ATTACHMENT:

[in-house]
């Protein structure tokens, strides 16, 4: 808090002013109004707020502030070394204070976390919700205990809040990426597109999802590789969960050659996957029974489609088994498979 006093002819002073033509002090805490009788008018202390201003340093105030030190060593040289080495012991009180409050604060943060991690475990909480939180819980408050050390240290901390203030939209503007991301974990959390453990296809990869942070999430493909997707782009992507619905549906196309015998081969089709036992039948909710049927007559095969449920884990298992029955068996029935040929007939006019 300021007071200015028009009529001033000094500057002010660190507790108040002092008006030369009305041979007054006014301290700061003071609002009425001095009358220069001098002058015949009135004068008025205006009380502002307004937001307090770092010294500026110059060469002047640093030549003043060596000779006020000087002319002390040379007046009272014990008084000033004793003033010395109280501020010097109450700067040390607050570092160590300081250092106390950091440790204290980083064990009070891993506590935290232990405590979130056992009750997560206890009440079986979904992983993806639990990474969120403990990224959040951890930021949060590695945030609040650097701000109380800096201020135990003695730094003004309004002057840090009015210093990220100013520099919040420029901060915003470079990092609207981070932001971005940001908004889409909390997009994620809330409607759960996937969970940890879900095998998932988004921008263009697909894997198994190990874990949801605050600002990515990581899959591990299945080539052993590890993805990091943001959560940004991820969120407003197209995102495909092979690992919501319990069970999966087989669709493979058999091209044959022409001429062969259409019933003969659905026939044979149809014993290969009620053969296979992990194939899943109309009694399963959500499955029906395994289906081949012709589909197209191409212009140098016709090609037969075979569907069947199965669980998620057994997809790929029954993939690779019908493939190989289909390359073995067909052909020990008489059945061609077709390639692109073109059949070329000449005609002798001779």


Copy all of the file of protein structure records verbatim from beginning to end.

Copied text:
[in-house]
């Protein structure tokens, strides 16, 4: 808090002013109004707020502030070394204070976390919700205990809040990426597109999802590789969960050659996957029974489609088994498979 006093002819002073033509002090805490009788008018202390201003340093105030030190060593040289080495012991009180409050604060943060991690475990909480939180819980408050050390240290901390203030939209503007991301974990959390453990296809990869942070999430493909997707782009992507619905549906196309015998081969089709036992039948909710049927007559095969449920884990298992029955068996029935040929007939006019 300021007071200015028009009529001033000094500057002010660190507790108040002092008006030369009305041979007054006014301290700061003071609002009425001095009358220069001098002058015949009135004068008025205006009380502002307004937001307090770092010294500026110059060469002047640093030549003043060596000779006020000087002319002390040379007046009272014990008084000033004793003033010395109280501020010097109450700067040390607050570092160590300081250092106390950091440790204290980083064990009070891993506590935290232990405590979130056992009750997560206890009440079986979904992983993806639990990474969120403990990224959040951890930021949060590695945030609040650097701000109380800096201020135990003695730094003004309004002057840090009015210093990220100013520099919040420029901060915003470079990092609207981070932001971005940001908004889409909390997009994620809330409607759960996937969970940890879900095998998932988004921008263009697909894997198994190990874990949801605050600002990515990581899959591990299945080539052993590890993805990091943001959560940004991820969120407003197209995102495909092979690992919501319990069970999966087989669709493979058999091209044959022409001429062969259409019933003969659905026939044979149809014993290969009620053969296979992990194939899943109309009694399963959500499955029906395994289906081949012709589909197209191409212009140098016709090609037969075979569907069947199965669980998620057994997809790929029954993939690779019908493939190989289909390359073995067909052909020990008489059945061609077709390639692109073109059949070329000449005609002798001779």